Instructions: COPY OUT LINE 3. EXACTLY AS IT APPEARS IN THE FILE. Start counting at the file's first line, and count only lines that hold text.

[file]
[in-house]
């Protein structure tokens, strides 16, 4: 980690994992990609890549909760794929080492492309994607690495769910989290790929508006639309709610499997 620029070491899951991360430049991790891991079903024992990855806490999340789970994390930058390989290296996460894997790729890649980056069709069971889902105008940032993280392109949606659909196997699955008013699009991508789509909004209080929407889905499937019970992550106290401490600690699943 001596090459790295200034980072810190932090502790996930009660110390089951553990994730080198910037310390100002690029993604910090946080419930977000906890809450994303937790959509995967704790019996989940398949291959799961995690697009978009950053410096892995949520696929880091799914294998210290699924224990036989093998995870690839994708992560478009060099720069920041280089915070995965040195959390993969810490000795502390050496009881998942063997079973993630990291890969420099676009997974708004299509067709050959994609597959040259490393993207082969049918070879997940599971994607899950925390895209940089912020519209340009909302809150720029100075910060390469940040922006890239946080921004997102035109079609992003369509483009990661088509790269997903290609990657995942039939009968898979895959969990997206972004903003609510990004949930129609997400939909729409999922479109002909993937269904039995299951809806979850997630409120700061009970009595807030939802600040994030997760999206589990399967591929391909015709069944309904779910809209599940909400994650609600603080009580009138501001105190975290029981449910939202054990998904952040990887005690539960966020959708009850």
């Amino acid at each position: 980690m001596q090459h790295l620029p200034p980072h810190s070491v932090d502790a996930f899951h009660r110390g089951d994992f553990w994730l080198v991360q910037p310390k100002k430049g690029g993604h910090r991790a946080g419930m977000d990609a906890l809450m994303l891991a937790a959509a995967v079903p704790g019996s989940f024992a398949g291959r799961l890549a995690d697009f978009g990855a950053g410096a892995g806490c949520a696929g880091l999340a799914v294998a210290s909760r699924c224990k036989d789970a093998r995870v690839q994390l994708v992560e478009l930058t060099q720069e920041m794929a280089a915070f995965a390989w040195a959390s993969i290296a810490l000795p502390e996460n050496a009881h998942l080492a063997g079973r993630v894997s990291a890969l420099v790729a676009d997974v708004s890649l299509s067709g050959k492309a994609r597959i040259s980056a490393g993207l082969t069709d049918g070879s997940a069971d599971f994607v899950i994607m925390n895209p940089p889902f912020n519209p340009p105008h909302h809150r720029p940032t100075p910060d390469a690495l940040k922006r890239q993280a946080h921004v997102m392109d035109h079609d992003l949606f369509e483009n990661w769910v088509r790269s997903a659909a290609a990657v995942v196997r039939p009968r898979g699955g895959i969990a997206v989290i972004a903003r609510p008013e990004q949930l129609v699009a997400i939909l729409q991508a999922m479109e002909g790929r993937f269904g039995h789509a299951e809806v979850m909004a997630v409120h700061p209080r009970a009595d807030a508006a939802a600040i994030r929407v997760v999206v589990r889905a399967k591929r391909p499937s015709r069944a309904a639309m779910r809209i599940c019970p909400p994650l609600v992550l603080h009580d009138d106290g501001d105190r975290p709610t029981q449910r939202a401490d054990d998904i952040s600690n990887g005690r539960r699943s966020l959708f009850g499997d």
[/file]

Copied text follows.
């Amino acid at each position: 980690m001596q090459h790295l620029p200034p980072h810190s070491v932090d502790a996930f899951h009660r110390g089951d994992f553990w994730l080198v991360q910037p310390k100002k430049g690029g993604h910090r991790a946080g419930m977000d990609a906890l809450m994303l891991a937790a959509a995967v079903p704790g019996s989940f024992a398949g291959r799961l890549a995690d697009f978009g990855a950053g410096a892995g806490c949520a696929g880091l999340a799914v294998a210290s909760r699924c224990k036989d789970a093998r995870v690839q994390l994708v992560e478009l930058t060099q720069e920041m794929a280089a915070f995965a390989w040195a959390s993969i290296a810490l000795p502390e996460n050496a009881h998942l080492a063997g079973r993630v894997s990291a890969l420099v790729a676009d997974v708004s890649l299509s067709g050959k492309a994609r597959i040259s980056a490393g993207l082969t069709d049918g070879s997940a069971d599971f994607v899950i994607m925390n895209p940089p889902f912020n519209p340009p105008h909302h809150r720029p940032t100075p910060d390469a690495l940040k922006r890239q993280a946080h921004v997102m392109d035109h079609d992003l949606f369509e483009n990661w769910v088509r790269s997903a659909a290609a990657v995942v196997r039939p009968r898979g699955g895959i969990a997206v989290i972004a903003r609510p008013e990004q949930l129609v699009a997400i939909l729409q991508a999922m479109e002909g790929r993937f269904g039995h789509a299951e809806v979850m909004a997630v409120h700061p209080r009970a009595d807030a508006a939802a600040i994030r929407v997760v999206v589990r889905a399967k591929r391909p499937s015709r069944a309904a639309m779910r809209i599940c019970p909400p994650l609600v992550l603080h009580d009138d106290g501001d105190r975290p709610t029981q449910r939202a401490d054990d998904i952040s600690n990887g005690r539960r699943s966020l959708f009850g499997d």